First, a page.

First responders recount scene inside collapsed London, Ont. building
LONDON, ONT. -- Members of the London Fire Department who responded to the partial collapse of a building on Teeple Terrace this past Friday share the techniques used to make the scene safe and free those trapped inside.
Jason Lundy, the Technical Rescue Team leader with the London Fire Department, says, “I was actually in the office with one of the other members when we heard the call come in.”
That call included word that up to 10 people might be trapped in the rubble.
Lundy, along with his crew, played an important role on scene of the partial building collapse.
“When we arrived, myself and another member went upstairs, we noticed that that floor had collapsed on top of the fourth- we utilized our aerial trucks as anchors," Lundy explains.
He says a key component to this call was to stabilize the structure that had been compromised so that the other firefighters could perform the rescue operation safely.
“We had members working in dangerous positions, where there was a lot of poured concrete - and concrete that is our floor - hanging above them."
That's when the quick thinking of the technical team came into play.
Lundy says they used construction posts to stabilize floors, they shored up load-bearing walls and also utilized low-pressure airbags supplied by Ross’ Towing to make lifts inside.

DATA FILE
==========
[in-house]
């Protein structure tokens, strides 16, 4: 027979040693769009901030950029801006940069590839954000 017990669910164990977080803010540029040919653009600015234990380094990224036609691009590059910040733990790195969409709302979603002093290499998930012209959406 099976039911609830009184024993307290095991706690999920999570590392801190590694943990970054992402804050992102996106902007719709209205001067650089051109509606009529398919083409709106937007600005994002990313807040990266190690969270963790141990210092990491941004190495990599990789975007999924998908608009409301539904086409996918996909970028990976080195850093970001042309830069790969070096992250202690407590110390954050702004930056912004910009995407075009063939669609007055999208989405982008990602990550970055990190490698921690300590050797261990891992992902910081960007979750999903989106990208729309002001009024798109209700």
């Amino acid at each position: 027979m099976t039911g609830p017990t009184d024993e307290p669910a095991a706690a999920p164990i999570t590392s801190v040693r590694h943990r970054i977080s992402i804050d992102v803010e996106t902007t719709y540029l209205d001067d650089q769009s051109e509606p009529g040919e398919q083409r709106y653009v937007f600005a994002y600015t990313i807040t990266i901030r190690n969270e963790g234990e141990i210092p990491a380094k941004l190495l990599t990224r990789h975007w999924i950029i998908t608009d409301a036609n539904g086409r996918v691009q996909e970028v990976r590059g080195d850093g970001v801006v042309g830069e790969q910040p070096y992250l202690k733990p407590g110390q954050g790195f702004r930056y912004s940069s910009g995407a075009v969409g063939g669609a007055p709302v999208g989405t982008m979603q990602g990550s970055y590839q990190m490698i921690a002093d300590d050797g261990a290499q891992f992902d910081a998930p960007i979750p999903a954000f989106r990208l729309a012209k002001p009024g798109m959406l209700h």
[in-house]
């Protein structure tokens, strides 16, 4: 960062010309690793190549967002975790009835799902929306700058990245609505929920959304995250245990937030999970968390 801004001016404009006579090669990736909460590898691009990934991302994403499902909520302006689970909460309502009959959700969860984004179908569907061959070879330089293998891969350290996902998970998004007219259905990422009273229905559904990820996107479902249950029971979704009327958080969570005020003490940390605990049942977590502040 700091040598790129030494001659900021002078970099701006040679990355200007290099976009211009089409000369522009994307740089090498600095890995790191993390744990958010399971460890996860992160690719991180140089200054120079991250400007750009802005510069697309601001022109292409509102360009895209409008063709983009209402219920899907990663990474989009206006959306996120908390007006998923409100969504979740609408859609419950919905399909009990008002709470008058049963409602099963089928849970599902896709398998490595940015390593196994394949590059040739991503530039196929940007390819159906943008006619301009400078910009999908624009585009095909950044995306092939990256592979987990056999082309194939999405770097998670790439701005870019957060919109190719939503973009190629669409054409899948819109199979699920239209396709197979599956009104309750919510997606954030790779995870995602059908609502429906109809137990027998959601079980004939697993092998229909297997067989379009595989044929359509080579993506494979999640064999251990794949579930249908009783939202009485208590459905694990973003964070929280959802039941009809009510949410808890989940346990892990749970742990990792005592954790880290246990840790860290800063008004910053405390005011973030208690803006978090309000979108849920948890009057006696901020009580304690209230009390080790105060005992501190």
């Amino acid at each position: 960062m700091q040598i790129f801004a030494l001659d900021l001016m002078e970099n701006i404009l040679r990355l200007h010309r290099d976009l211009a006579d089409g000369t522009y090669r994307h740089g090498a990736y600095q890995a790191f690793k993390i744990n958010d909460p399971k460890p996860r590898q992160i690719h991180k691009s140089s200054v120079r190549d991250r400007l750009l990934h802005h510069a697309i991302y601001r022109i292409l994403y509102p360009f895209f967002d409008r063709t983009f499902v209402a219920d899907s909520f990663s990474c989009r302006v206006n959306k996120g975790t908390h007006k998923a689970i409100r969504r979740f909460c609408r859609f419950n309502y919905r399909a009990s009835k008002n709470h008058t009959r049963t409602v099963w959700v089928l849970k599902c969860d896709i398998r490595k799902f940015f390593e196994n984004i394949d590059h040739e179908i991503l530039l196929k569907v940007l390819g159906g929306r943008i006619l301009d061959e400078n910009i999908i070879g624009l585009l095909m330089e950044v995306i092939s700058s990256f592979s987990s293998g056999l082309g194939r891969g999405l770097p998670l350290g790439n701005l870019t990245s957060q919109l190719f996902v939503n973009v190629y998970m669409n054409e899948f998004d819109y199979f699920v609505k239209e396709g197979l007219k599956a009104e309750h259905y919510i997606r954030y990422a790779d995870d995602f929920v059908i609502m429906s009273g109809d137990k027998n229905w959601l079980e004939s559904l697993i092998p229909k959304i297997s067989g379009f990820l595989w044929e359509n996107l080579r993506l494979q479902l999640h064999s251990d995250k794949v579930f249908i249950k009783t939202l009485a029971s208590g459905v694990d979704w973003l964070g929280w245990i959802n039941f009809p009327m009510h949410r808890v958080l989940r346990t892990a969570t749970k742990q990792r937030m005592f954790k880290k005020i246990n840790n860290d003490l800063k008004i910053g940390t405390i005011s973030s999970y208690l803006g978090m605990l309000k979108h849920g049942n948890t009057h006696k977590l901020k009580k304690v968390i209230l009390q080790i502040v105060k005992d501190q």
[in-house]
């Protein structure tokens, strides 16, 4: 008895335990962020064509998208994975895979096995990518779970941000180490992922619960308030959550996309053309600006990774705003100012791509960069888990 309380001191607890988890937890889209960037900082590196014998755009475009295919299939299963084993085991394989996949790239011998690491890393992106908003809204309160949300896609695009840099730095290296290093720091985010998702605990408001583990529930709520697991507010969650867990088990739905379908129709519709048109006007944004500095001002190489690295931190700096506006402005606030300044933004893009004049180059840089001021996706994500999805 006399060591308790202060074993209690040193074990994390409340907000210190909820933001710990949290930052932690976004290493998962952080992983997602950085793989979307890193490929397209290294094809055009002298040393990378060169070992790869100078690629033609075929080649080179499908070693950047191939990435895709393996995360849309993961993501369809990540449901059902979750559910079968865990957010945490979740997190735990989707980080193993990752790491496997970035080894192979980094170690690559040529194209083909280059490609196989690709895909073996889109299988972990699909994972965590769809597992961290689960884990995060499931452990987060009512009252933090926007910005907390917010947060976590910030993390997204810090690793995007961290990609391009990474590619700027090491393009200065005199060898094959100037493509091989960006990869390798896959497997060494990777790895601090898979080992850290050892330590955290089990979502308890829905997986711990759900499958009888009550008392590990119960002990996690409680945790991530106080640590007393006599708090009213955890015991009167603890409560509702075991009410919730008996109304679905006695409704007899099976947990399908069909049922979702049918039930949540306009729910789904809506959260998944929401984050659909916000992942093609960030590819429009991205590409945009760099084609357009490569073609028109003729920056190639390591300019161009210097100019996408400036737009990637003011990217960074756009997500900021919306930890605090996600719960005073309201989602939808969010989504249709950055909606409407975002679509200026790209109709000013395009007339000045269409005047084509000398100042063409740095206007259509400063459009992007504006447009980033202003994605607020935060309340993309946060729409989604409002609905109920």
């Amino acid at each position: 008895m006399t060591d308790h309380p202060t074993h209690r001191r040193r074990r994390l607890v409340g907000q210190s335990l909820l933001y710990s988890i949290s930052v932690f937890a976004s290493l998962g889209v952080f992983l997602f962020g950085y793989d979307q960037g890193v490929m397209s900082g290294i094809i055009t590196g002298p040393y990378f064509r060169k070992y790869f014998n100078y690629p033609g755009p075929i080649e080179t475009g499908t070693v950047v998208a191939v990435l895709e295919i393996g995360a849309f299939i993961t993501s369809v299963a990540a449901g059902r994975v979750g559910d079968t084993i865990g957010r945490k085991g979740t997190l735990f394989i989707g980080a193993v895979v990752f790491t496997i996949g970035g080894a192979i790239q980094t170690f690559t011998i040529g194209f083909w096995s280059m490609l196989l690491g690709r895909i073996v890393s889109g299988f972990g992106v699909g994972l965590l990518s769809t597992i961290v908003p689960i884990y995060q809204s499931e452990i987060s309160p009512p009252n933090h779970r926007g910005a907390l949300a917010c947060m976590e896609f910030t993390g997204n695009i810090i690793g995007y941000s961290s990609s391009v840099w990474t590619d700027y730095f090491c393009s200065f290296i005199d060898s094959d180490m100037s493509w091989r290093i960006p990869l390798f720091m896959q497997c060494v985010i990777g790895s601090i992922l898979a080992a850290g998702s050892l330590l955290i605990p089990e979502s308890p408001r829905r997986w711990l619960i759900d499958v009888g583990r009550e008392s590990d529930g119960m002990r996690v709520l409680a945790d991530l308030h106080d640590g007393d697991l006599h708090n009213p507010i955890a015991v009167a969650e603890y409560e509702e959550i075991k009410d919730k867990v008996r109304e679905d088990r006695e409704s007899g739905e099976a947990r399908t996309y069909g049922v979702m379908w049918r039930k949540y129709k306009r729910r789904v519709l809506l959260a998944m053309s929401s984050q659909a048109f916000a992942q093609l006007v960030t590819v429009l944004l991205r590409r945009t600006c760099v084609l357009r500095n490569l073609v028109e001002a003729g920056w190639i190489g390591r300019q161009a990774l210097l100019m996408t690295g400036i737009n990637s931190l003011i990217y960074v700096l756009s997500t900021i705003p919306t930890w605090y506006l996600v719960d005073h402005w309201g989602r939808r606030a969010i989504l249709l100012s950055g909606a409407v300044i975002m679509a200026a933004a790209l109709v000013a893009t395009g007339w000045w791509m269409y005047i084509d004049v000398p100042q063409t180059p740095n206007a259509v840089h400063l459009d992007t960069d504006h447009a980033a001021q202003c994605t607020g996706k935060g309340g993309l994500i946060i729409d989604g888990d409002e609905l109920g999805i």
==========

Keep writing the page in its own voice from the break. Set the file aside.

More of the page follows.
It was the first rescue of this magnitude for Lundy and for many of the firefighters who responded.
Kevin Culbertson, district chief for the London Fire Department, was the incident commander on scene - in charge helping coordinate all emergency crew including paramedics and police.
"The thing about an incident like this, where it’s sort of organized chaos, there is high emotions,” Culbertson says. “Everybody is feeling what's going on. The biggest thing for me is to keep my crew and everybody else on scene calm."
Often the first on scene and running toward a disaster when most people are fleeing in the opposite direction, events like the collapse can take both a physical and an emotional toll.
Culbertson says before the scene was cleared the Critical Incident Stress Management Team (CISMT) was activated, an important step to making sure the firefighters are able process what they have been through.
"Talk to them about their feelings, talk to them about how normal this is, give them tools to work with, and I've seen it - I've seen it improve things. No longer do firefighters leave, get off shift and go sit in the dark and drink - they deal with it so it doesn’t come back and it doesn’t affect their families.”
The funerals for two workers who were killed in the collapse were both held this week. At least four others were also injured.
An investigation into the cause is ongoing.